Only two more weeks until school starts! I am excited for our kids to have a fresh start, renewed friendships, and new experiences. But honestly, I dread being tied to a schedule, the afternoons spent in the car juggling activities, the tears from homework (which is harder than it used to be), and the struggle of having to plan and make dinner on time every night.
Then there’s the fact that going back to school means dealing with “Rachel the Room Mom,” a compulsive volunteer who is picture perfect and always remembers to put notes in her son’s eco-friendly lunch box full of healthy choices with no high fructose corn syrup.
I can’t help you with homework. but after more than a dozen back to school seasons in our home, I’ve got a few tips to help you get organized and learn to handle the “Rachels” of the world.
1. Use a wall calendar. The single most valuable tool you can have to help both you and your family know where everyone needs to go.
2. Carry a master calendar with you everywhere you go. You can choose digital or paper, it matters not, but the key is to have it on hand at all times so before you commit to anything, you can check the calendar to see if there is time to give away.
3. Get a meal plan. Include breakfast and lunch, then bring you’re A-game for dinner by using a service such as eMealz that provides menus and shopping lists leaving you to worry about – well – basically nothing.
4. Make a DIY school organizer. Handling the avalanche of paper that comes home every day is the pits. While it’s important to see your child’s work, throw out worksheets and scribbles and hold onto actual writing samples or artwork for display. Then place what’s left either in an artwork catcher or a school organizer.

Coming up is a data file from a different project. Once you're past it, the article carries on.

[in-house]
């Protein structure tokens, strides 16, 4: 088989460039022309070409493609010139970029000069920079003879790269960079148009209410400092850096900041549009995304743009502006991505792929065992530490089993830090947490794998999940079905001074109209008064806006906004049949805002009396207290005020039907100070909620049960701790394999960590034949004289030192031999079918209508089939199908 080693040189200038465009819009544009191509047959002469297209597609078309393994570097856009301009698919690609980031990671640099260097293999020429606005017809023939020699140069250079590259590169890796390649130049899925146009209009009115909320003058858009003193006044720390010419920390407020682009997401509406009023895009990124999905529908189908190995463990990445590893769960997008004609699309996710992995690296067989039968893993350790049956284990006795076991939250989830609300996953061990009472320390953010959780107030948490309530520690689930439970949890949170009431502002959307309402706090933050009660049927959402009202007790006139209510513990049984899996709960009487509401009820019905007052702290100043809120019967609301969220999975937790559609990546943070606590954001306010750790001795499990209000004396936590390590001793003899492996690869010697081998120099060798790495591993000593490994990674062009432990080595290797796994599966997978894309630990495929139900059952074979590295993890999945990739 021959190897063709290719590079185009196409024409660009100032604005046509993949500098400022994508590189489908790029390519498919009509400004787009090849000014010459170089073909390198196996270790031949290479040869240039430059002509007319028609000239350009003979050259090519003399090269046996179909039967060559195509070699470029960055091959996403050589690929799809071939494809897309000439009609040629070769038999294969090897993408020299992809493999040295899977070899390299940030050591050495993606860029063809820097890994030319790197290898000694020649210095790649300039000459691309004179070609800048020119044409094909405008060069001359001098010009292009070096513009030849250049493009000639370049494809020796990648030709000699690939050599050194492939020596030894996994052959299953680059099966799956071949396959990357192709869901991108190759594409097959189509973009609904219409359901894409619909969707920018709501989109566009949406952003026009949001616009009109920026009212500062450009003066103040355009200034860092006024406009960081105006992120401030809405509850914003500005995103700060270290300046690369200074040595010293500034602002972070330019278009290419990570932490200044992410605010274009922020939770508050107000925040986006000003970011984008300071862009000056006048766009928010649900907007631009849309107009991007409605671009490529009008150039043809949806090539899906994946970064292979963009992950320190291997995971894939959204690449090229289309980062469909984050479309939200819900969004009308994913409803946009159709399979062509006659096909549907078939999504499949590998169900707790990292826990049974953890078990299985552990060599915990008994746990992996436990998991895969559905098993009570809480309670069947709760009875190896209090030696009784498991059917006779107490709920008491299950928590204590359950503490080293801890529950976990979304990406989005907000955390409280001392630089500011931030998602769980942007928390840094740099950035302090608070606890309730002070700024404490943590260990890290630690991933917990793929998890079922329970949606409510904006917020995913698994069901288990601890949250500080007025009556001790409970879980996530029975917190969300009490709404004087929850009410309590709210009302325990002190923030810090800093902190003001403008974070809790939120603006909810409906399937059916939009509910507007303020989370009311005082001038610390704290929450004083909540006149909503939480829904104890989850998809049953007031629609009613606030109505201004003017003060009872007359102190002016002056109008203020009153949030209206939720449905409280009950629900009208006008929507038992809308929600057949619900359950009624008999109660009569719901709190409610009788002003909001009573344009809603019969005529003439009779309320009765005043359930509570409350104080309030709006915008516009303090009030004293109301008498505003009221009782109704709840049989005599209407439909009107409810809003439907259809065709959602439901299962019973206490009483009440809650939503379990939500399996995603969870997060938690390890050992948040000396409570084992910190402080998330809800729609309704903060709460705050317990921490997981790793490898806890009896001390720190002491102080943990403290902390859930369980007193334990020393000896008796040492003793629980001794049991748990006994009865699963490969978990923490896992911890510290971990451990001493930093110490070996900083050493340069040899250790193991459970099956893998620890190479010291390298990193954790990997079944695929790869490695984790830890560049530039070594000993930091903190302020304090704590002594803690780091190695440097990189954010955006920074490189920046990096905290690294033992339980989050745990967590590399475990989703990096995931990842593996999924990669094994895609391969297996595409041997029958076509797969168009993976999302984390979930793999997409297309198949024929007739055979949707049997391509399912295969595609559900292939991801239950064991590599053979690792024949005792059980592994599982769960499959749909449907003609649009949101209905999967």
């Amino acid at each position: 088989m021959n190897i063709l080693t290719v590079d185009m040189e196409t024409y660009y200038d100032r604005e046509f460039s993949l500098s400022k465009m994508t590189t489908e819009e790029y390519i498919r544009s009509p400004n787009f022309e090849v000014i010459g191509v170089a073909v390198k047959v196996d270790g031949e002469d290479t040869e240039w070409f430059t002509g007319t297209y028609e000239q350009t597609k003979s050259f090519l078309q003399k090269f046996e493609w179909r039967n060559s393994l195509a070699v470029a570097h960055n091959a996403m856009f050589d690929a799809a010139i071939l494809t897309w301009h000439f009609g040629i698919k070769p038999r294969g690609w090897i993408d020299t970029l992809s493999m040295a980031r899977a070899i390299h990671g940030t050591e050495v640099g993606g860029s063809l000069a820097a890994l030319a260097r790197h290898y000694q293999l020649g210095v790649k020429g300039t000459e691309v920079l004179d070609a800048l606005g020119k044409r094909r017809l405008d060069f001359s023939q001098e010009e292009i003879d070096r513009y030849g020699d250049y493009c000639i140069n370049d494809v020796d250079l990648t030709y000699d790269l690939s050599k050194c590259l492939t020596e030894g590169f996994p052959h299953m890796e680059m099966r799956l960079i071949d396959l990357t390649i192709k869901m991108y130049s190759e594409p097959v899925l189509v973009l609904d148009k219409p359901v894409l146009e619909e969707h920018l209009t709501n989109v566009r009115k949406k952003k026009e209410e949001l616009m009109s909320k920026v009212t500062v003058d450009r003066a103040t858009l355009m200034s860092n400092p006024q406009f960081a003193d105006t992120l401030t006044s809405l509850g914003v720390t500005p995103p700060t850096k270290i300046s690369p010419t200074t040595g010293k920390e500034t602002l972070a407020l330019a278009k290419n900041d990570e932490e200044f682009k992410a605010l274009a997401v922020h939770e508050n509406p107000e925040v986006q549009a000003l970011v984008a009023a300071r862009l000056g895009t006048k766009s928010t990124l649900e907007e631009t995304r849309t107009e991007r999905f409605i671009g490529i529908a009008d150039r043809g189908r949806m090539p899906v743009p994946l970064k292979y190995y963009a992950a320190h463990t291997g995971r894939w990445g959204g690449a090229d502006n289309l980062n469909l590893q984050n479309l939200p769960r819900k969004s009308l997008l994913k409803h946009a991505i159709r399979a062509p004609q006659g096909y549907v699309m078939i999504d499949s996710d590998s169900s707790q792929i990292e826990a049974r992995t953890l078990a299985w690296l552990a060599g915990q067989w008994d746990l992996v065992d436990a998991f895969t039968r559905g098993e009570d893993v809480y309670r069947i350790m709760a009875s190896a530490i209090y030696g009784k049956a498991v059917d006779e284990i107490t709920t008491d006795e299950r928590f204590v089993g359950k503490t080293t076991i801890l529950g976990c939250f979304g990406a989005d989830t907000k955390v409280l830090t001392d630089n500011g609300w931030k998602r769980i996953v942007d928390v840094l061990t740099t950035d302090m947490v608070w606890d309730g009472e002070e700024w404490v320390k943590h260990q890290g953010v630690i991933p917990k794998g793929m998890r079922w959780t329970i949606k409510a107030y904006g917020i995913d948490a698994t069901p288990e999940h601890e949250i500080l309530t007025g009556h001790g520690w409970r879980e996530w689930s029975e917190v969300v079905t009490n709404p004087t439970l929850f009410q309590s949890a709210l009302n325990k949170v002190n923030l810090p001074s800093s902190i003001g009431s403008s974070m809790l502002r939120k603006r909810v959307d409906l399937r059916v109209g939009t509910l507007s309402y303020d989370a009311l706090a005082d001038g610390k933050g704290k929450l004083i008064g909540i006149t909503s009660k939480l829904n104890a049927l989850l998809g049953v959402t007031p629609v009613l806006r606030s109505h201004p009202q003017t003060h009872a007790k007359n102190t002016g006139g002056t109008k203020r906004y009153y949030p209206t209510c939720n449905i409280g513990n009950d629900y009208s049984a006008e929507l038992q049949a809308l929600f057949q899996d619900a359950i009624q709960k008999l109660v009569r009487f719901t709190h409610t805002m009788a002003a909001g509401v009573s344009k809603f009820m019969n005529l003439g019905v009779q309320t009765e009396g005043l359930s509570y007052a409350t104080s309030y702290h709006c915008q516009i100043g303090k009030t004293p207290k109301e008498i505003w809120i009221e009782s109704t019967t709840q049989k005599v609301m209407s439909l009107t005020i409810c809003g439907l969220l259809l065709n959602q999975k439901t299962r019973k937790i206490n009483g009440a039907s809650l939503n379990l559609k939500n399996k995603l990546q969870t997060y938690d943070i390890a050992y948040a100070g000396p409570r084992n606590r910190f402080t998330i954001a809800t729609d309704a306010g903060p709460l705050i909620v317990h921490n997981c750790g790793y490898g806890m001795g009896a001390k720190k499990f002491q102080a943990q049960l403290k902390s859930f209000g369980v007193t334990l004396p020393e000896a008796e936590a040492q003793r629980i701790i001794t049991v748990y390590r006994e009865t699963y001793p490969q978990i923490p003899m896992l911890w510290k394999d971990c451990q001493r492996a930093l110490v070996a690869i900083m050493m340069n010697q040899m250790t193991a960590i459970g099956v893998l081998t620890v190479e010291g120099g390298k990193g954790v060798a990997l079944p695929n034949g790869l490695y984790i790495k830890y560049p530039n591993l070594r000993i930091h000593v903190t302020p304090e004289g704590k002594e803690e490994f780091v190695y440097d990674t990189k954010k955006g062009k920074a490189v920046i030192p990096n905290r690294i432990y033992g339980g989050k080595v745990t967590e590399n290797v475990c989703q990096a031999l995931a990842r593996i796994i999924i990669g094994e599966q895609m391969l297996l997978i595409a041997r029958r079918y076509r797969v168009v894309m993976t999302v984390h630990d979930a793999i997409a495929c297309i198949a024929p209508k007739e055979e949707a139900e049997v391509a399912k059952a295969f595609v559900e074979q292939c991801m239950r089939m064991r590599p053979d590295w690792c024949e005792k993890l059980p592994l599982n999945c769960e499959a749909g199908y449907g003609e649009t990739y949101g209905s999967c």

5. Get plugged into your school. Bookmark the website, get on the principal’s email and call update list, and yes, you can even follow many secondary schools and school districts on Twitter now. The point is to stay connected wherever you have the opportunity to interact. You’ll be in the know real time and that’s always a good thing when it comes to your kids.
6. Get a calling card. In pre-school you can use them for play dates. For big kid school, they’re the perfect way to stay in touch with friends and teachers.
7. Keep an open mind. Remember Rachel? Chances are she’d give her right arm to help anyone in need so step back and recognize that without volunteers, the effectiveness of our schools would be greatly compromised. Enjoy her for her over-organized self and offer to assist in any way that fits. Invite her to coffee someday, I bet she is full of pleasant surprises.
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